Luis Merino is Associate Professor of Systems Engineering and Automation and Co-Principal Investigator of the Service Robotics Laboratory at the Universidad Pablo de Olavide (UPO) in Seville, Spain. His research interests include autonomous navigation, collaborative and social robotics, robot perception, and planning under uncertainty. He has published more than 80 papers in international proceedings and journals on those topics. He also leads UPO’s team in several national and European projects funded by the EU Commission and maintains international collaborations with centres like the German Aerospace Centre (DLR) and Honda Research Institute Japan along these lines.
He holds a Ph.D. degree from the University of Seville. His thesis was awarded with the ABB Award to the Best Doctoral Dissertation on Robotics 2007 in Spain, given by the Spanish Committee of Automation (CEA, Robotics Group). He moved to UPO, where he contributed to the creation of the Systems Engineering and Automation Division and has been Vice-Dean of the School of Engineering at UPO for 5 years.
He is Associate Editor of the Image and Vision Computing Journal, as well as the IEEE/RSJ International Conference on Intelligent Robots and Systems (IROS) and the IEEE International Conference on Robotics and Automation (ICRA). He is member of the Robotics and Automation Society (RAS) of IEEE, the Spanish Society on Research and Development in Robotics (SEIDROB) and the Spanish Committee on Automation (CEA-IFAC).
Service robots acting among humans require human-awareness when performing their tasks. That is, people should be considered differently from static and dynamic obstacles present in the scene for the robot to act in a pertinent way. And they have to be considered by all the robot decisional components, from high-level planning and supervision to motion planning and execution. In the talk, different techniques developed by our group for human-aware decision making and social navigation will be presented. These include techniques for human-aware motion planning, learning methods to obtain people navigation intention models and social cost functions from observations/demonstrations, and task planning considering human intentions and uncertainties. The talk will discuss the results of using these different techniques in service robots in different applications.
Title: Optimization and Learning in Robotics
Nuno Lau: University of Aveiro, Portugal
Nuno Lau is Assistant Professor at Aveiro University, Portugal. He got is Electrical Engineering Degree from Oporto University in 1993, a DEA degree in Biomedical Engineering from Claude Bernard University, Lyon, France, in 1994 and the PhD from Aveiro University in 2003. His research interests include Intelligent Robotics, Artificial Intelligence, Multi-Agent Systems and Simulation. Nuno Lau has participated, often with the coordination role, in several research projects that have been awarded international prizes.
Nuno Lau is the author of more than 150 publications in international conferences and journals, including several Best Paper awards. He Supervised 8 PhD students that concluded their degree, and is currently supervising 6 PhD students. Nuno Lau was President and Vice-President of the Portuguese Robotics Society. He is the Vice-Coordinator of the Institute of Electronics and Informatics Engineering of Aveiro, and Principal Investigator of the Intelligent Robotics and Systems group at the same research unit.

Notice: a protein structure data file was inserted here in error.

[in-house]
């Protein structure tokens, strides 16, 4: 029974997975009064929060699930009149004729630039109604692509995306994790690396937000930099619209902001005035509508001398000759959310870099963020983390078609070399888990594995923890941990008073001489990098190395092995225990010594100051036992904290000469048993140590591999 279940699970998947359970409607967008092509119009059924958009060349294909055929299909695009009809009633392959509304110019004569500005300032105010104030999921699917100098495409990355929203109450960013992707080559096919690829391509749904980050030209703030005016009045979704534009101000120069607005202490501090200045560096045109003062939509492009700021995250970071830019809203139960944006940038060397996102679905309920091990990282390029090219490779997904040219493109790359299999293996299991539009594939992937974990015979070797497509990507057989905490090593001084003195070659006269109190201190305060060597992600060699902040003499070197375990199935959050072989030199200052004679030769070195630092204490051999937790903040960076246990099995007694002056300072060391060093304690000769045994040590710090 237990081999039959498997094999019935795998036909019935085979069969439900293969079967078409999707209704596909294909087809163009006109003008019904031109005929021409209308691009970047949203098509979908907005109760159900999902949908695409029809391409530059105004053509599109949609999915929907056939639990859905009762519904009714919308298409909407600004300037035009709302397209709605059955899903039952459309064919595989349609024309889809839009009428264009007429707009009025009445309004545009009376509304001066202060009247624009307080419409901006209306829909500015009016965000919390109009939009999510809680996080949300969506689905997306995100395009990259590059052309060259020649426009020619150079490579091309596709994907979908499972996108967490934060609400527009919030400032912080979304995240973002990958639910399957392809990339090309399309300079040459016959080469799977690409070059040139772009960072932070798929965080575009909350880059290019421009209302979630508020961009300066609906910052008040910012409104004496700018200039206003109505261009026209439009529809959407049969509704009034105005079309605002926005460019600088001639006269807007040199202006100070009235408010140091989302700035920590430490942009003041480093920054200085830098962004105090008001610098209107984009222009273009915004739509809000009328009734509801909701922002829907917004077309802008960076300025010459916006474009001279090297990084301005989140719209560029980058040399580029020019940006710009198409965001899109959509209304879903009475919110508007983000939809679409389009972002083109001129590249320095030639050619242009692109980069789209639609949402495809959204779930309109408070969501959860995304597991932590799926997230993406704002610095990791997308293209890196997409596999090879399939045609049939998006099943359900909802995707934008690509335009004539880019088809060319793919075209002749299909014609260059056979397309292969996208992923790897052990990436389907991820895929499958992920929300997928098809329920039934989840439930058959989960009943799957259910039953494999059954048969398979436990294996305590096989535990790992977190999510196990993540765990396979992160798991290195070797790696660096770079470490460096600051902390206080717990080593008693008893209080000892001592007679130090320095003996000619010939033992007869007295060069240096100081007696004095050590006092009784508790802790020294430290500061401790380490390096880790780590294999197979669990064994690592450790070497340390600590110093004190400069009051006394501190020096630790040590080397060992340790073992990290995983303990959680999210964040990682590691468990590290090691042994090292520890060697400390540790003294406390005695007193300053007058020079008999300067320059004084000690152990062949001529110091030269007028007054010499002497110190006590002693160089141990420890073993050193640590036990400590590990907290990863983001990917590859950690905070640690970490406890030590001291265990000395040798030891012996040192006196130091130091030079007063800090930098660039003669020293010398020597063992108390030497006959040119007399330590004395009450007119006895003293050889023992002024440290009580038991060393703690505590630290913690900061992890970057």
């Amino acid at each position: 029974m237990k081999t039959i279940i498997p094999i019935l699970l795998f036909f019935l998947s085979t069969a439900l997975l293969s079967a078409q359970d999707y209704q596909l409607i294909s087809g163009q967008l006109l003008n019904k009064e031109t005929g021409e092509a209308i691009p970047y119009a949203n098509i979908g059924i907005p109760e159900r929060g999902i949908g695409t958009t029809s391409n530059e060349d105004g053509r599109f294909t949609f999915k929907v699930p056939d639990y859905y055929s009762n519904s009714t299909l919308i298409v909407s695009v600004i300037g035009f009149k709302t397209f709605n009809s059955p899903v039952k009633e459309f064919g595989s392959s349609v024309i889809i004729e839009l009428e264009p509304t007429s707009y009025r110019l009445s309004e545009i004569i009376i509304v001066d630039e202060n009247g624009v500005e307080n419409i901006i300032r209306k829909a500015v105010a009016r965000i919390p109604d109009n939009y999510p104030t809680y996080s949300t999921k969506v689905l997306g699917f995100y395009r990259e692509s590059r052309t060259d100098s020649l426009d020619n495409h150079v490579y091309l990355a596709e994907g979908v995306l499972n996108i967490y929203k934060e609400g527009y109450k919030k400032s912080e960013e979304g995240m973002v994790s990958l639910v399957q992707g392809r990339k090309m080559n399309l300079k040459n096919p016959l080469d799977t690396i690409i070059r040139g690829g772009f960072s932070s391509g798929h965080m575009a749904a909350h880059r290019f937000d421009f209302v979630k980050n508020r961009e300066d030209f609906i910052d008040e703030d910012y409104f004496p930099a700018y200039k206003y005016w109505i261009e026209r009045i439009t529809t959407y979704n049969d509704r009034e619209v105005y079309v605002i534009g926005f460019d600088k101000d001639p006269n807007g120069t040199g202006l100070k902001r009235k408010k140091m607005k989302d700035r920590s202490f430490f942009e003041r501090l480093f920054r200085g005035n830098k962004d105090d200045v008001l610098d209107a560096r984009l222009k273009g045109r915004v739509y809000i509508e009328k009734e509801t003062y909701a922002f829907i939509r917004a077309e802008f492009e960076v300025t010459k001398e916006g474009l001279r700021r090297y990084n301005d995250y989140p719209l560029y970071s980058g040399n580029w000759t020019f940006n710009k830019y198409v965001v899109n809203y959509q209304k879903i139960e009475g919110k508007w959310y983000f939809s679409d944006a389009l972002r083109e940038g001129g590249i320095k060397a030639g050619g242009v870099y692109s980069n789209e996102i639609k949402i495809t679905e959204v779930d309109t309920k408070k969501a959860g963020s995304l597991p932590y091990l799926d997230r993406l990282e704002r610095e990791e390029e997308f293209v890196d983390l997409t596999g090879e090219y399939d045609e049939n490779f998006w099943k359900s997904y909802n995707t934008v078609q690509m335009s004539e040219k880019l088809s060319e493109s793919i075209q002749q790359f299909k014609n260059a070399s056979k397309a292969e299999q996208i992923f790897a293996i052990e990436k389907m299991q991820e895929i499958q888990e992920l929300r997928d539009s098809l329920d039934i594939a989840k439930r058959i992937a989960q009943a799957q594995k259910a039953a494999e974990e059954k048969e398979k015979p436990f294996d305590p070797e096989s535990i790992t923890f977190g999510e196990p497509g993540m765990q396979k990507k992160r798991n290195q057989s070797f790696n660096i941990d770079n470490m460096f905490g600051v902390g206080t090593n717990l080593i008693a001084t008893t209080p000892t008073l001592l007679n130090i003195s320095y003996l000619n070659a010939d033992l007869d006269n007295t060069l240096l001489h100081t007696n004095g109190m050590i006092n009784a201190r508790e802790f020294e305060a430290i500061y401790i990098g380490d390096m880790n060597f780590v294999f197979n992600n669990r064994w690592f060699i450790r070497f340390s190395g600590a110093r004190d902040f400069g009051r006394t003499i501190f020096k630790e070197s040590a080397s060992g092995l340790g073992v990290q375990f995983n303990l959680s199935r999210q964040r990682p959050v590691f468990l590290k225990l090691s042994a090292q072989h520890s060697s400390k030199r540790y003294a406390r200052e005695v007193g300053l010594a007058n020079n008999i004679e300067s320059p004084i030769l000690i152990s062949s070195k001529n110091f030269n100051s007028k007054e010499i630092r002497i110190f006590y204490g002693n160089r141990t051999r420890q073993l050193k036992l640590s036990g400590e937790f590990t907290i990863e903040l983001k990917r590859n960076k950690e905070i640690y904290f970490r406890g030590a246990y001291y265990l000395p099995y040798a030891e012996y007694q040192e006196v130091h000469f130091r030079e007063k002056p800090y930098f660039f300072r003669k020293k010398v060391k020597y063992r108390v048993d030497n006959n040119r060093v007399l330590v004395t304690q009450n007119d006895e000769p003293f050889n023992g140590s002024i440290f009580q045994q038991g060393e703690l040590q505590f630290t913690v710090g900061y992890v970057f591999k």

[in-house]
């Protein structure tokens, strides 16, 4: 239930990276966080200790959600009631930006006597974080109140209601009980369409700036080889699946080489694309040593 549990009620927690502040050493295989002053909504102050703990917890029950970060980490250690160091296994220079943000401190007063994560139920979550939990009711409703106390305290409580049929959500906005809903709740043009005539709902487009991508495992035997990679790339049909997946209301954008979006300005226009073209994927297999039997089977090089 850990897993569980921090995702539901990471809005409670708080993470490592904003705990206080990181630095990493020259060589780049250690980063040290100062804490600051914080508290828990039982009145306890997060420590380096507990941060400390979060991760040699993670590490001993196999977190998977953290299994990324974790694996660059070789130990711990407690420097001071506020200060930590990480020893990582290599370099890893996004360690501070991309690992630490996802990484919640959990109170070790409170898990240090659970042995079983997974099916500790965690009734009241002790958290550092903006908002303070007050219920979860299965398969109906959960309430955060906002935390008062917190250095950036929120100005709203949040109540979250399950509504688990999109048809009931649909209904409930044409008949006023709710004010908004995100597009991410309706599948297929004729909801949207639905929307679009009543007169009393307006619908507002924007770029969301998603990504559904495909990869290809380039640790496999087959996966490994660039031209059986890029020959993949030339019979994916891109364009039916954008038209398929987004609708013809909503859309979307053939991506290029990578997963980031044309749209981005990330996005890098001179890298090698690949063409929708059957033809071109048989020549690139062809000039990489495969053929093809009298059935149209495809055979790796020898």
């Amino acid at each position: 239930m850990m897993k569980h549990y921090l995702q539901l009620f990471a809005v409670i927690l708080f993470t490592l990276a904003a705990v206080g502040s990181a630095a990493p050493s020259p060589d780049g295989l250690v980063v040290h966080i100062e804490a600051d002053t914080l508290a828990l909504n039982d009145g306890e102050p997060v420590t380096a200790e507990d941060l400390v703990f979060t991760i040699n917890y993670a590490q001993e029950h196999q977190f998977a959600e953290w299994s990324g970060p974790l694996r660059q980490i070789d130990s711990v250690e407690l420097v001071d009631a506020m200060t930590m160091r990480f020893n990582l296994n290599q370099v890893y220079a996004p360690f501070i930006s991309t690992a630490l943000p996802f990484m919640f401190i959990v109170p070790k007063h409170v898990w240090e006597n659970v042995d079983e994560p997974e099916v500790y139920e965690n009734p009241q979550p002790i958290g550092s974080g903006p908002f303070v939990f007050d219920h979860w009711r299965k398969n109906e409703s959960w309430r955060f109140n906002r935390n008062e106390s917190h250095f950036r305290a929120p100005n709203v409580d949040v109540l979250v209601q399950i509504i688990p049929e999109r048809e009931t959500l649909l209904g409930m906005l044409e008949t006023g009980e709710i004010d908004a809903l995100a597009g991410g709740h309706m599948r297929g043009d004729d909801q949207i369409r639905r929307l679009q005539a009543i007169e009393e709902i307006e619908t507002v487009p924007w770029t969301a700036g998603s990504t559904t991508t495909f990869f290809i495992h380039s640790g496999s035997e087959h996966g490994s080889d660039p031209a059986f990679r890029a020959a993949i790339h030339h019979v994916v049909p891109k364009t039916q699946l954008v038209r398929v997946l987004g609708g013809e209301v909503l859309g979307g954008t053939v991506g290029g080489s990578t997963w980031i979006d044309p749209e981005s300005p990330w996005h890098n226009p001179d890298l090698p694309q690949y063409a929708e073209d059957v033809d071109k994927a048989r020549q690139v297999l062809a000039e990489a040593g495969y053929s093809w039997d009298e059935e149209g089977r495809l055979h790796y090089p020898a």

Optimization and Machine Learning techniques are now widely used in many scientific disciplines. Using Optimization and Machine Learning in Robotics is a very challenging task as robots may be expensive and fragile, and the time and effort to collect data is, in general, quite high. Considering these premises, we have developed several techniques that through the use of simulators, and adapted learning/optimization algorithms, that use the data very efficiently, make the use of Optimization and Learning in Robotics an effective option for hand-coded approaches that may achieve impressive results. These techniques have been applied to solve perception, reasoning and behavior level robotic tasks.
This talk will present some of these techniques, in different contexts, namely those related to optimization/ML based development of robotic skills, data preparation, Q-Batch update rule, multi-agent learning, adapted interfaces and mixed deep learning/heuristic classification.
Title: Perspectives on Minimalistic Robot Hand Design and a New Class of Cagnig-to-Grasping Algorithms
Elon Rimon: Israel Institute of Technology, Israel
Elon Rimon is a professor in the Department of Mechanical Engineering at the Technion – Israel Institute of Technology. He has also been a visiting associate faculty member at the California Institute of Technology. Professor Rimon was a finalist for the best paper awards at the IEEE International Conference on Robotics and Automation and the Workshop on Algorithmic Foundations of Robotics, and he was awarded best paper presentation at the Robotics Science and Systems Conference. Professor Rimon is the lead author of the new Mechanics of Robot Grasping text, published by Cambridge University Press.
Ten years of research on minimalistic robot hands resulted in novel robot hand designs and culminated with a new book, The Mechanics of Robotic Grasping by Rimon and Burdick. The perspectives gained from this intensive activity will be shared with the ROBOT'2019 participants, in a talk that consists of two related parts. Part I describes the configuration space analysis of multi-finger grasps. In so doing, we obtain the minimalistic 2-D and 3-D robot hand designs in terms of number of fingers. Surprise: the minimalistic 3-D design is the classical 3-finger Salisbary hand, with added security of using the hand's palm when object immobilization is necessary. Part II considers the notion of caging, which offers a robust object grasping methodology under huge uncertainty in the finger positions. A novel contact space approach resulted in a series of highly efficient and intuitive caging-to-grasping algorithms, specifically suited for minimalistic robot hands. Two such algorithms will be described for 3-finger robot hands grasping 2-D objects. The first algorithm computes caging grasps for formationally similar 3-finger hands. The second algorithm computes caging grasps of 2-D objects against a wall using two-finger hands, with the same computational complexity as the 3-finger algorithm. Perspectives on grasping 3-D objects against the environment will also be discussed.